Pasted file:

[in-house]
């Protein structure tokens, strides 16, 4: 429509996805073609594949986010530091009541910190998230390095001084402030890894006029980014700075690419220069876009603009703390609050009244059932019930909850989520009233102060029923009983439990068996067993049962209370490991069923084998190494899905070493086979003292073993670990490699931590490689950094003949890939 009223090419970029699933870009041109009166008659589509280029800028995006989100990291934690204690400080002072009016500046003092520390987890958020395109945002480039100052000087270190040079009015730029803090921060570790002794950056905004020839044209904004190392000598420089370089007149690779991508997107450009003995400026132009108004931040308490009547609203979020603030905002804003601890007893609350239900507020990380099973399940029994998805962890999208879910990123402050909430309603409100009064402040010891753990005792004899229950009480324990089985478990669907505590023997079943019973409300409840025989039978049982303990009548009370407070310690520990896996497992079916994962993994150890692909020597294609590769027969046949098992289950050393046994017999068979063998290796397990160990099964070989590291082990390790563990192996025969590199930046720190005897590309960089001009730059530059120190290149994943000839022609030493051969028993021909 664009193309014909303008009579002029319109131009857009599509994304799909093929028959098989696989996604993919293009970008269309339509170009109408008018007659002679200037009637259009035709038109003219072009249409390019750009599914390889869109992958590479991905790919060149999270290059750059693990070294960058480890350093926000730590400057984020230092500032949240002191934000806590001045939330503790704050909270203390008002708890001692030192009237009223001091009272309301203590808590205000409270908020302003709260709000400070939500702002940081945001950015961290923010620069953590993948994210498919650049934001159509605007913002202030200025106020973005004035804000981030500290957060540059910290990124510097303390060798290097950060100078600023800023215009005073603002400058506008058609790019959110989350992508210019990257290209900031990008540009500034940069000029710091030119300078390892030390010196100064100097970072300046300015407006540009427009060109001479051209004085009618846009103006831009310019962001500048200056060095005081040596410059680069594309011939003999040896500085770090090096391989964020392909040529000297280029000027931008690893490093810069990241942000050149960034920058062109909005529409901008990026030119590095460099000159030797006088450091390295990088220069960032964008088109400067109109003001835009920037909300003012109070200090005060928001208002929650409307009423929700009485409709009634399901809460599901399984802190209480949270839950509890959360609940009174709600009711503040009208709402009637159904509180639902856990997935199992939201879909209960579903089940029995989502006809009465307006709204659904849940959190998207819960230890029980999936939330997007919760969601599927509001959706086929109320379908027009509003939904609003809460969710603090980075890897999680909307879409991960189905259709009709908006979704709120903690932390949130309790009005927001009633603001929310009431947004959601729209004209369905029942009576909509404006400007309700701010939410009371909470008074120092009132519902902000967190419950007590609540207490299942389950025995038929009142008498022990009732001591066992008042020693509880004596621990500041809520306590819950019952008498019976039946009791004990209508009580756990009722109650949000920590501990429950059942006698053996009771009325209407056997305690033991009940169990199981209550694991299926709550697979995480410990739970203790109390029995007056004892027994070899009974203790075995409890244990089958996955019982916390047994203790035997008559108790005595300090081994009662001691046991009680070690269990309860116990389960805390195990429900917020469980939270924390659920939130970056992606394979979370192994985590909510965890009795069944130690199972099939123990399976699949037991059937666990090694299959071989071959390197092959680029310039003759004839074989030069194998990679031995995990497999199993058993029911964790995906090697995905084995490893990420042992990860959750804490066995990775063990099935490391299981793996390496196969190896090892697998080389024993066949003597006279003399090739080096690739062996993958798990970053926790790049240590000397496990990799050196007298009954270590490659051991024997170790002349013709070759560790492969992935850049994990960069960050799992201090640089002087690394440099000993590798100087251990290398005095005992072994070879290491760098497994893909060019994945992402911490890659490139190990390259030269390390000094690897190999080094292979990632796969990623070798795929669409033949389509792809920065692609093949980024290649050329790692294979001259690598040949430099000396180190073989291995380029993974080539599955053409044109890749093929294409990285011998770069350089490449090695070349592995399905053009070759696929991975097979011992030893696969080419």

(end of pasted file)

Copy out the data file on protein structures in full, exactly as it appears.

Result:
[in-house]
């Protein structure tokens, strides 16, 4: 429509996805073609594949986010530091009541910190998230390095001084402030890894006029980014700075690419220069876009603009703390609050009244059932019930909850989520009233102060029923009983439990068996067993049962209370490991069923084998190494899905070493086979003292073993670990490699931590490689950094003949890939 009223090419970029699933870009041109009166008659589509280029800028995006989100990291934690204690400080002072009016500046003092520390987890958020395109945002480039100052000087270190040079009015730029803090921060570790002794950056905004020839044209904004190392000598420089370089007149690779991508997107450009003995400026132009108004931040308490009547609203979020603030905002804003601890007893609350239900507020990380099973399940029994998805962890999208879910990123402050909430309603409100009064402040010891753990005792004899229950009480324990089985478990669907505590023997079943019973409300409840025989039978049982303990009548009370407070310690520990896996497992079916994962993994150890692909020597294609590769027969046949098992289950050393046994017999068979063998290796397990160990099964070989590291082990390790563990192996025969590199930046720190005897590309960089001009730059530059120190290149994943000839022609030493051969028993021909 664009193309014909303008009579002029319109131009857009599509994304799909093929028959098989696989996604993919293009970008269309339509170009109408008018007659002679200037009637259009035709038109003219072009249409390019750009599914390889869109992958590479991905790919060149999270290059750059693990070294960058480890350093926000730590400057984020230092500032949240002191934000806590001045939330503790704050909270203390008002708890001692030192009237009223001091009272309301203590808590205000409270908020302003709260709000400070939500702002940081945001950015961290923010620069953590993948994210498919650049934001159509605007913002202030200025106020973005004035804000981030500290957060540059910290990124510097303390060798290097950060100078600023800023215009005073603002400058506008058609790019959110989350992508210019990257290209900031990008540009500034940069000029710091030119300078390892030390010196100064100097970072300046300015407006540009427009060109001479051209004085009618846009103006831009310019962001500048200056060095005081040596410059680069594309011939003999040896500085770090090096391989964020392909040529000297280029000027931008690893490093810069990241942000050149960034920058062109909005529409901008990026030119590095460099000159030797006088450091390295990088220069960032964008088109400067109109003001835009920037909300003012109070200090005060928001208002929650409307009423929700009485409709009634399901809460599901399984802190209480949270839950509890959360609940009174709600009711503040009208709402009637159904509180639902856990997935199992939201879909209960579903089940029995989502006809009465307006709204659904849940959190998207819960230890029980999936939330997007919760969601599927509001959706086929109320379908027009509003939904609003809460969710603090980075890897999680909307879409991960189905259709009709908006979704709120903690932390949130309790009005927001009633603001929310009431947004959601729209004209369905029942009576909509404006400007309700701010939410009371909470008074120092009132519902902000967190419950007590609540207490299942389950025995038929009142008498022990009732001591066992008042020693509880004596621990500041809520306590819950019952008498019976039946009791004990209508009580756990009722109650949000920590501990429950059942006698053996009771009325209407056997305690033991009940169990199981209550694991299926709550697979995480410990739970203790109390029995007056004892027994070899009974203790075995409890244990089958996955019982916390047994203790035997008559108790005595300090081994009662001691046991009680070690269990309860116990389960805390195990429900917020469980939270924390659920939130970056992606394979979370192994985590909510965890009795069944130690199972099939123990399976699949037991059937666990090694299959071989071959390197092959680029310039003759004839074989030069194998990679031995995990497999199993058993029911964790995906090697995905084995490893990420042992990860959750804490066995990775063990099935490391299981793996390496196969190896090892697998080389024993066949003597006279003399090739080096690739062996993958798990970053926790790049240590000397496990990799050196007298009954270590490659051991024997170790002349013709070759560790492969992935850049994990960069960050799992201090640089002087690394440099000993590798100087251990290398005095005992072994070879290491760098497994893909060019994945992402911490890659490139190990390259030269390390000094690897190999080094292979990632796969990623070798795929669409033949389509792809920065692609093949980024290649050329790692294979001259690598040949430099000396180190073989291995380029993974080539599955053409044109890749093929294409990285011998770069350089490449090695070349592995399905053009070759696929991975097979011992030893696969080419």